The view point is close to the city at Xiangshan Station at the end of the Xinyi Line. Go to Exit 2 and walk along the park, then turn left and walk uphill until you see the pathway for the Xiangshan Hiking Trail. The walk from the station to the top is around 30 minutes with steep stairs.
If you are going to be in Taipei for a number of days check the weather and pick what day will be the most probable clear afternoon.
There are a few viewing platforms along the way but keep going to the top for the best view.
[A good view here, but keep going.]
At the top you will be surrounded by photographers looking to get their quintessential Taipei stock photo.
Time your hike so you arrive at Xiangshan Station an hour before sunset to get the postcard view of Taipei 101 sunset while watching the lights flickering on across the city.
There are few cities that do night markets as well as Taipei. Night markets are all over the city so I was glad to have two weeks worth of nights to visit as many as I could. I visited some of the famous markets as well as some smaller ones that happened to be near where I was staying.
The biggest and most famous market is Shilin Market. Being the biggest you may read some blogs trying to offer “off the beaten path” advice by saying not to go because it’s too touristy. Sure, it’s crowded but it is worth it.
[Shilin Market – I got there early, before the crowds.]
One market that’s not prominently featured in guides is the Sanhe night market in New Taipei City. There are two streets that make up the market so you can walk down one and then up the other.
[Sanhe night market.]
Huaxi market is also known as Snake Alley. This is the Taipei night market of legend where you can get snake blood and meat, along with the usual night market fare.
Raohe St is another big market street and is worth a visit.
Qingguang is a smaller market and I only happened upon because it was near where I was staying.
Taipei is is famous for its food scene but it can be intimidating if you don’t know where to look. With pots of bubbling offal and strange smells it is not like somewhere like say, Thailand, where the street food is visually appealing.
There is also a language barrier as english isn’t as widely spoken here.
[This restaurant menu board had me wishing for a picture menu.]
I was lucky enough to have some local help with a blogger who lives here as well as arranging a meetup with a local via Couchsurfing, who took me out to markets and ordered food I had not tried. Before meeting up with my foodies-on-the-ground I was working my way through this list of Taiwanese foods.
Here is a sample of some food I tried:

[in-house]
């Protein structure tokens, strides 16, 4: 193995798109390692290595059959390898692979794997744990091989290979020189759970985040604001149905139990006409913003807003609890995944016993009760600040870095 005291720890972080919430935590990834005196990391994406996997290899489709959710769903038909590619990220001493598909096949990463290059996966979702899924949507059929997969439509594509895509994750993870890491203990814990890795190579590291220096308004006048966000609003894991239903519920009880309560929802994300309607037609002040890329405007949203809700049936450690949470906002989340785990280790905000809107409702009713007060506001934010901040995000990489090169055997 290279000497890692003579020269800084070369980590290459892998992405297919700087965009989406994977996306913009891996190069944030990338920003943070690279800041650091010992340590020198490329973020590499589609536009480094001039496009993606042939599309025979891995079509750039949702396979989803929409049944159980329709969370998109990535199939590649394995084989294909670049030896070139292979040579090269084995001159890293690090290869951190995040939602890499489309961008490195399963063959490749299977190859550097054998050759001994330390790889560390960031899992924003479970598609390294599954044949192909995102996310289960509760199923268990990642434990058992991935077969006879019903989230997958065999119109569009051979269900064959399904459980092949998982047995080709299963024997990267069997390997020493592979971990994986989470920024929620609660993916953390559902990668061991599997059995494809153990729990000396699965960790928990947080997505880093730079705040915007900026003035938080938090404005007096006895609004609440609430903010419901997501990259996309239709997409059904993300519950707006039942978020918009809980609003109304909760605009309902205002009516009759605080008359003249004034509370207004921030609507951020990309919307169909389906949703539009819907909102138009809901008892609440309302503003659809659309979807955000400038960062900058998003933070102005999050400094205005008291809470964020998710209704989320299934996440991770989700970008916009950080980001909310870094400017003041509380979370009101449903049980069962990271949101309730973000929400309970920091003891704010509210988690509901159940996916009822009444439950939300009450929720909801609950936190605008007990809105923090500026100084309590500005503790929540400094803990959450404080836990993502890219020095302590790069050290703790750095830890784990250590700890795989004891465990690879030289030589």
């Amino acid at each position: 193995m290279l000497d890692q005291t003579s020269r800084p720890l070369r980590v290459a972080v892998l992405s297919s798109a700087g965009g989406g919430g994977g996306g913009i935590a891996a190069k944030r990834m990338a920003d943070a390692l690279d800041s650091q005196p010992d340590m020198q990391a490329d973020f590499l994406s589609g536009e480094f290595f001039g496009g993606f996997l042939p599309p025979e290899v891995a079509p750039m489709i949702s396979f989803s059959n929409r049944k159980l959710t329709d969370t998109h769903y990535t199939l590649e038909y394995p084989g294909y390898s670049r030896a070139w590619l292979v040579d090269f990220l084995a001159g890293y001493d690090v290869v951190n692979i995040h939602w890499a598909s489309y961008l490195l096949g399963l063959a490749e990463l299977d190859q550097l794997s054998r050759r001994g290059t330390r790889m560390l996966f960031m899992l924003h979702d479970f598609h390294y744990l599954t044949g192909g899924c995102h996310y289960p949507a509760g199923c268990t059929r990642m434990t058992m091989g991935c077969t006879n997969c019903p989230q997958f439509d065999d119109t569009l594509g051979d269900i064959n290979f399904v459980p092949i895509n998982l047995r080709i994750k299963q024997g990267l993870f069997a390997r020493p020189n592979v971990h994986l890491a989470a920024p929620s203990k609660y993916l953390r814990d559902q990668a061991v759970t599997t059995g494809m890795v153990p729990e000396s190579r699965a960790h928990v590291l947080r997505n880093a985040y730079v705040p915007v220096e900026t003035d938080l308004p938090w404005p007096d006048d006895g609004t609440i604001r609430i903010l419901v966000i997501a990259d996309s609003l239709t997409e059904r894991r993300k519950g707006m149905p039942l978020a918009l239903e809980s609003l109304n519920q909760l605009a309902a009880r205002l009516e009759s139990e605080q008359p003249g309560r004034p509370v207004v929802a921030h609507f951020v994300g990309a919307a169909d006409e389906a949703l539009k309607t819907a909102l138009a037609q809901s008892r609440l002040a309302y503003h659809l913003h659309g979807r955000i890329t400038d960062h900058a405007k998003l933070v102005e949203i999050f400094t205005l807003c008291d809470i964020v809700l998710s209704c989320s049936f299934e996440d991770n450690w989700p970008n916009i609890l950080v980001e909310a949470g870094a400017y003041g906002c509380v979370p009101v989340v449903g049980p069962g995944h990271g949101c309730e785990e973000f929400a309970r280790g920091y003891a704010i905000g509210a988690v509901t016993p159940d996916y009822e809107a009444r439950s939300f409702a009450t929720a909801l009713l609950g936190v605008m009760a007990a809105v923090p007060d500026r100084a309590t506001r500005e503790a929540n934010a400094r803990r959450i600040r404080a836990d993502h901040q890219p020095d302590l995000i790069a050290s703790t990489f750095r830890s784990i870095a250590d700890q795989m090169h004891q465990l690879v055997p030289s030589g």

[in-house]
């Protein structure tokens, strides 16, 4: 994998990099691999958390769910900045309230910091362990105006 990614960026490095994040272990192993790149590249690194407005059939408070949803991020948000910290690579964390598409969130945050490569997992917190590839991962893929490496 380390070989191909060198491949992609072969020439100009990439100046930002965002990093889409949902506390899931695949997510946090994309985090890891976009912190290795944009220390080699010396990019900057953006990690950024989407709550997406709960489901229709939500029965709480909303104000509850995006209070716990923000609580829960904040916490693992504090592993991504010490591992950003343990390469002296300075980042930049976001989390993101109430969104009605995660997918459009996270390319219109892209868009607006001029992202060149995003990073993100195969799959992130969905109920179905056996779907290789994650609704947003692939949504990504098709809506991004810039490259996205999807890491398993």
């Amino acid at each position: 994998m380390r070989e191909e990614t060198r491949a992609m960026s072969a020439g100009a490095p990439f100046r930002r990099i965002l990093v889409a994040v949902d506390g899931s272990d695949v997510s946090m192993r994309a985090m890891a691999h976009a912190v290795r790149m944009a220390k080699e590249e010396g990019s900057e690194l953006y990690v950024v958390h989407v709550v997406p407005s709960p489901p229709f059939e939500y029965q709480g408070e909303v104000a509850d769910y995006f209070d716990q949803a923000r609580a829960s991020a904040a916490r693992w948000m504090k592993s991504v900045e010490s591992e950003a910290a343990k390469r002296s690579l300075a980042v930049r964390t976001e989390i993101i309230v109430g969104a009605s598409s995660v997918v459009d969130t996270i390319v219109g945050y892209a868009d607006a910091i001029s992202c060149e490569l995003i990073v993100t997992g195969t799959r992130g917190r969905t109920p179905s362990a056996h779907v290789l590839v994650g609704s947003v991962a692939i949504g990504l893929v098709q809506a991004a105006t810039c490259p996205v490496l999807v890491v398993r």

Braised pork rice
This is a classic Taiwanese meal and a tasty introduction to local food.
Beef Noodle Soup
Beef noodle soup is one of the most popular dishes here and can be found everywhere.
[Beef Noodle Soup]
[Stinky Tofu is indeed stinky and tofu-ey]
The ATL (Anti Tofu League) must be thrilled that tofu has the prefix of “stinky”, but here it literally is stinky. In fact it is so stinky, when you are at a market you can smell it from a few carts away. I tried it and found that it tastes better than it smells, and I wouldn’t have a problem ordering it again as a side dish.
The stink is stinky but I found it to be a comforting smell by the time I left. For me it’s like the smell of durian on the streets of Bangkok, Saigon, or any other big Southeast Asian city. I don’t particularly like the smell of durian (though I can eat it) but the smell is forever associated with being somewhere in tropical Asia, so that is a good thing. And so it is with the smell of stinky tofu, which is now forever associated with wandering the wonderful night markets of Taipei on a humid night.
Bitter Gourd Juice
Not content with having a smelly food with an off-putting name, you can wash down your stinky tofu with a cup of bitter gourd juice. I forgot to opt out of sugar in this case so I didn’t get to experience the full bitter fury of this gourdy looking fruit. People drink it for its health qualities. It’s not my cup of melon.
[Bitter Gourd (or bitter melon) Juice.]
For a simple breakfast you can’t beat Dan Bing (Taiwanese Pancake with Egg) and soy milk. The soy milk is served warm – usually in a bowl – and you can opt out of added sugar. This was 30TWD ($1USD).
The lunch box is a popular workers meal and an economical meal option. You can choose from a variety of meats and vegetables and includes rice and soup. This meal cost me 55TWD ($1.80USD).
[Lunch Box Meal]
And for vegetarians and vegans, don’t despair. I had lunch a number of times at vegan buffet places where you pay by weight. I put together this plate purely by colour coordination. This meal cost me 88TWD ($2.90) and includes rice, plus you can help yourself to a soup and tea.
Pork is popular in Taiwan, and as with everywhere else in Asia most of the animal is used. I had the Oyster vermicelli which comes garnished with chopped intestines. It tastes better than it sounds.
[Oyster vermicelli with pork intestines.]
Pasta – the noodles of the west
For some reason pasta is everywhere here, or as they like to call it – Italy Noodles.
Pepper cakes are baked buns filled with pork and pepper and make for a great mid-afternoon snack. There is a famous pepper cake stand at the entrance of the Raohe St. Night Market, and I can attest to the nomminess of the cakes there.